Of all the comments I have received post election, not one has been on the order of “too bad for Mitt.” It is painfully clear that Mr. Romney, like John McCain and Bob Dole before him, did not connect with most Americans. Democrats on the other hand seem capable of fielding candidates like Barack Obama, Bill Clinton and JFK, each with the compelling ability to energize Americans. Forget the issues. Vital national issues are overrated as a reason for winning or losing elections. I hate to say it, but Americans are largely clueless on the issues that really count and react with kneejerk regularity on an array of peripheral issues, mostly of the social order.
For the most part, Americans know little of the Constitution or Jefferson’s meaning of a Federal Republic form of government. I carry a copy of the Constitution with me. The Cato Institute’s Declaration of Independence/Constitution mini booklet is by far your best bet due to the inclusion of special Cato insights on both documents. Visit Cato’s web site by clicking here. Become a Cato supporter and request your copy of Cato’s great little book.
The recent election confirms that we now effectively live in two countries. My clients, America’s small business owners, want no part of Barack Obama and know him as the Marxist-oriented, big government ideologue he is. How did such a widely disliked president with one of the worst presidential records in history grab a second term? Evangelicals never bought into the Mormon thing. The Romney camp dissed the highly popular Ron Paul, and out the door went much of Paul’s support. Anti-neocons like me were fully up to speed on Romney’s foreign policy team and recoiled in fright. As a group, the three can pack a powerful turnout punch—assuming agreement in principle with a candidate. Well there was no agreement, and the vote loss for Mr. Romney was significant.
So what do small government anti-Marxists do now? Energize to strengthen states’ rights positions that are supported by the strong majority of Republican governors. The Tea Party needs to rally forth and reenergize. The battle is far from lost. Midterm elections are less than two years away, and the party holding the White House generally fares poorly in the midterms. Republicans in the House need new leadership. Mr. Boehner is the wrong guy going forward or, for that matter, backward. Americans favoring small government must energetically seek out hard-hitting, young, take-no-prisoners candidates to run for the House and open Senate seats. Not to wear you out, but please become a Cato Institute supporter. You will in turn be supported with all the research and talking points you will need to form powerful local influence groups to contact reps and senators and recruit like-minded small government sympathizers. I am no fan of Republican/Democrat designations. Both parties stand for big government, military adventurism. One party transfers your money to the takers from the givers. The other simply highjacks your money. Ex Ronald Reagan, there have been, for decades, little practical differences between the two parties.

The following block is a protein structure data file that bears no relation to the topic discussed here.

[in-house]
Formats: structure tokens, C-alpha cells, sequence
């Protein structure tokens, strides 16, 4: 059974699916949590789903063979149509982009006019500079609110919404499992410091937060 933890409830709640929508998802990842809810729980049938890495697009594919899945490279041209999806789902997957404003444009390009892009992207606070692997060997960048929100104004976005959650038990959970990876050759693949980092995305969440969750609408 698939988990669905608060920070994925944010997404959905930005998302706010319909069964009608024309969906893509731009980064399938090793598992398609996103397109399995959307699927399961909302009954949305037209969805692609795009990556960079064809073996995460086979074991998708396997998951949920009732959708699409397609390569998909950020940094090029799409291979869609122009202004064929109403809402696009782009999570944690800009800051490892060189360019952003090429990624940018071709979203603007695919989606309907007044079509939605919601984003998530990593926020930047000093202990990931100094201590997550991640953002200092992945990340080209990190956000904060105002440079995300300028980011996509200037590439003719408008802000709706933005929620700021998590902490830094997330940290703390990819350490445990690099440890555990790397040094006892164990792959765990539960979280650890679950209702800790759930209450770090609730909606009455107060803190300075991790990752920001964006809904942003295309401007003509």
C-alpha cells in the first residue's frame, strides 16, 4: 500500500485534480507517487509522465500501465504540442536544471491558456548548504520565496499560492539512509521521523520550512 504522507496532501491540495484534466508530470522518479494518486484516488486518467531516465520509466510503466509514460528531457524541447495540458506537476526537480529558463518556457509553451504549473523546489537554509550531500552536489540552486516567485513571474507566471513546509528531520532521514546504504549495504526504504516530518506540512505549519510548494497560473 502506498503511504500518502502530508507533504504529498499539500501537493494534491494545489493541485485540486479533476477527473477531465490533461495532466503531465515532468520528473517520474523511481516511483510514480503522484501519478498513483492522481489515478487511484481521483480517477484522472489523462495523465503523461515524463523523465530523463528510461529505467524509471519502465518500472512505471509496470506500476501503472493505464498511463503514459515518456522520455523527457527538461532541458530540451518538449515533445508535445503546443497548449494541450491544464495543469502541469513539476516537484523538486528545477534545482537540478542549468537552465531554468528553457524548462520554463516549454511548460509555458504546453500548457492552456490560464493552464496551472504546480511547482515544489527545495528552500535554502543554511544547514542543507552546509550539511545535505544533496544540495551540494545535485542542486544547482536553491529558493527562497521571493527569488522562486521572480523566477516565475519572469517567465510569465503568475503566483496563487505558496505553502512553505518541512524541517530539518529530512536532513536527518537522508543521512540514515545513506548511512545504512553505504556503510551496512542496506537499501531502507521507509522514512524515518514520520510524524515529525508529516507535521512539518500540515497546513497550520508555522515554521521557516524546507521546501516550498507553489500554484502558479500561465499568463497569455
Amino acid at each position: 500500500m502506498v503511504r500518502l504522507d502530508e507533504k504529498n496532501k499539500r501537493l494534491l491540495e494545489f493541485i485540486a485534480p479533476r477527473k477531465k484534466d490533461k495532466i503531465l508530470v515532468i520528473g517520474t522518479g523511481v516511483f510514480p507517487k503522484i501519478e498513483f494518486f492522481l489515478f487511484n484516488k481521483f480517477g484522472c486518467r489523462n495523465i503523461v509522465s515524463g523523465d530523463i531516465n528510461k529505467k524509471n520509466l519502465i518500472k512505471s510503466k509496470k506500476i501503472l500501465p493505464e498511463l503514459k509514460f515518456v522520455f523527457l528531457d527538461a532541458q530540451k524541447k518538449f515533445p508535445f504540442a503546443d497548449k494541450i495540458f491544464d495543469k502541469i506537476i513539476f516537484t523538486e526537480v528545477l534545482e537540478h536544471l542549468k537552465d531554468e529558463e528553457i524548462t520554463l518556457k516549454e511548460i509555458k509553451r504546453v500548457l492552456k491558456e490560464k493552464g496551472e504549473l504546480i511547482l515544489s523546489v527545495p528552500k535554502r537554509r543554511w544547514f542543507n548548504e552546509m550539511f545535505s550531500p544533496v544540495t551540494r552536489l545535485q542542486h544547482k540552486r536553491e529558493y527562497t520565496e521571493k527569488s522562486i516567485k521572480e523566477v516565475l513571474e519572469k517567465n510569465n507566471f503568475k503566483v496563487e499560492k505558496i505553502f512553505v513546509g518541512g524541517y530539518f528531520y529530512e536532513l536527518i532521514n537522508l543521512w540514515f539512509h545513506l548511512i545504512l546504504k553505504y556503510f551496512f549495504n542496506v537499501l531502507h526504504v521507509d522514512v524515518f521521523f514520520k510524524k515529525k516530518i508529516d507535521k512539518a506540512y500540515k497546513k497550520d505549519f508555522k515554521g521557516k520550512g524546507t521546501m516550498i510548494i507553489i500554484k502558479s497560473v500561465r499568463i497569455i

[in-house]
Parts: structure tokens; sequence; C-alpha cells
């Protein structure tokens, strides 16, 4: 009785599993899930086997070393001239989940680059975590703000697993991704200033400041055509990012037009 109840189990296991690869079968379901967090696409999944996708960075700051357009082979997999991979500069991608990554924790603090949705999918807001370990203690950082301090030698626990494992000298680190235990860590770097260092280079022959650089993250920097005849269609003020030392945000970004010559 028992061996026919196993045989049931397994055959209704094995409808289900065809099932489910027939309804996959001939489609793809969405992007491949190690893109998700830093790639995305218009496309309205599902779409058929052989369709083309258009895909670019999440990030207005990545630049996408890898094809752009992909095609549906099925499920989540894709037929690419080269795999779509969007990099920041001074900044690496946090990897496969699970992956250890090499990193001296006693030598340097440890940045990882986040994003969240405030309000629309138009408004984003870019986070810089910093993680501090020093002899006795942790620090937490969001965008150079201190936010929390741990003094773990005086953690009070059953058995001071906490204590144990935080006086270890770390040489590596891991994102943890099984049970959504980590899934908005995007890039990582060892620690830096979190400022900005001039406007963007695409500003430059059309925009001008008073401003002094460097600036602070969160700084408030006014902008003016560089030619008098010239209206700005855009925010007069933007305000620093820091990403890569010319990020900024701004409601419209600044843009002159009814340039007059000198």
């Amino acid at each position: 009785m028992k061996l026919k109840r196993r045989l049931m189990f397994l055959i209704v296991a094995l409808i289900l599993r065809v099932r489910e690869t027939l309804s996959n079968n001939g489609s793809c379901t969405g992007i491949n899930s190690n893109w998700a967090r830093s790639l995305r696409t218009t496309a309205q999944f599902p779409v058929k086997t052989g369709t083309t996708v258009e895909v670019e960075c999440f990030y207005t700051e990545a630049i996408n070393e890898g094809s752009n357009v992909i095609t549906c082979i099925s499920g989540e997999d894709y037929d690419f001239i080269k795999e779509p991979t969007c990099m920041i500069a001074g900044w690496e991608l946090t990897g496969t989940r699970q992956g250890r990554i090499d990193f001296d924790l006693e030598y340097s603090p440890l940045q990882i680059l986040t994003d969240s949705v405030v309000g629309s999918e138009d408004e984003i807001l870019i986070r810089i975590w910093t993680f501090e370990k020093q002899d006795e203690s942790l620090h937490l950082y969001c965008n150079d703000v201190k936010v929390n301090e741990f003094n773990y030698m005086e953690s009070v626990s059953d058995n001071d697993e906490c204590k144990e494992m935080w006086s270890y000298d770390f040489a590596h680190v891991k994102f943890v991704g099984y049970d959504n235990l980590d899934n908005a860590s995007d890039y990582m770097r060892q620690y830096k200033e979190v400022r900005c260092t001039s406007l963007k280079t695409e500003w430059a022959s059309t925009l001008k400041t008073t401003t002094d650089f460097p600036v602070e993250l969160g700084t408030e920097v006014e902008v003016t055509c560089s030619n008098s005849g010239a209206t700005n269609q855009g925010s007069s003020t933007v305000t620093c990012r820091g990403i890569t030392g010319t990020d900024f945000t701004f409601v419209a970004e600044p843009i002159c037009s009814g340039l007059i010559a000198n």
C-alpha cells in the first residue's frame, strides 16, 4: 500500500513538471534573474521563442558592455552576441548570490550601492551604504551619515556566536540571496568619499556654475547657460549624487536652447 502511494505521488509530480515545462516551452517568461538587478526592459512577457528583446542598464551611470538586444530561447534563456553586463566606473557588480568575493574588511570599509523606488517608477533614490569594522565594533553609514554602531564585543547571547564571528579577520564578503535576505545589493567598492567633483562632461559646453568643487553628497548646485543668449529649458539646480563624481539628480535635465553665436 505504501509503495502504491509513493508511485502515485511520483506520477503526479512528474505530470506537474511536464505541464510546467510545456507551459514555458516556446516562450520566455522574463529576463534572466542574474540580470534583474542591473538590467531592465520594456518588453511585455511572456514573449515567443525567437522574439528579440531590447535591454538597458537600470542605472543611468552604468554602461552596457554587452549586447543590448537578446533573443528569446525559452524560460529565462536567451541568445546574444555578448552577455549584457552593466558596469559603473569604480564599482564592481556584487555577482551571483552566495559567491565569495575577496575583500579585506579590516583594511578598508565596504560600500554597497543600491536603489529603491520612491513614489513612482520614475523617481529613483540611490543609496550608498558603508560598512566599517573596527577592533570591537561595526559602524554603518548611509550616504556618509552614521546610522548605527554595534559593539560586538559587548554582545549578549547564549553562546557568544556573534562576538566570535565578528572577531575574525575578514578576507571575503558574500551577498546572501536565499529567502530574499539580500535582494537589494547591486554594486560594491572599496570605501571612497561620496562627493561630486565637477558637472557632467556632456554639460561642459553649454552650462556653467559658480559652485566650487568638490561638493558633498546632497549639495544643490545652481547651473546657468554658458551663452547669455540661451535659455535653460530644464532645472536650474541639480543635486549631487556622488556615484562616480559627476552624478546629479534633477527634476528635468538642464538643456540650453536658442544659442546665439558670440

Given my sour view on the two party system, how should you vote? Knowing the shortcomings, you vote Republican. If you do not, you run the risk of electing another president to my all-time, post 1900, most destructive presidents list. My Presidential Rouges Gallery includes Wilson, FDR, Truman, Johnson, Carter and Obama. Why no inclusion of Bill Clinton? Mr. Clinton, despite his disgrace on the personal decorum front, had a few redeeming qualities and was not as destructive as the others. Note that not one Republican is on my most destructive presidents list. The way ahead can be bright given the dismal fellow now residing in the White House and the perilous state of the U.S. economy and financial system. You can make a big difference moving forward by following my program above. We need to work together!
Latest posts by Richard C. Young (see all)
- What Percent of Voters are Hard Core Zealots? - March 21, 2019
- 1992 Presidential Election: Powerful Ross Perot Pulled but 19% - March 21, 2019
- Here’s What You Need to Know about Dividends - March 20, 2019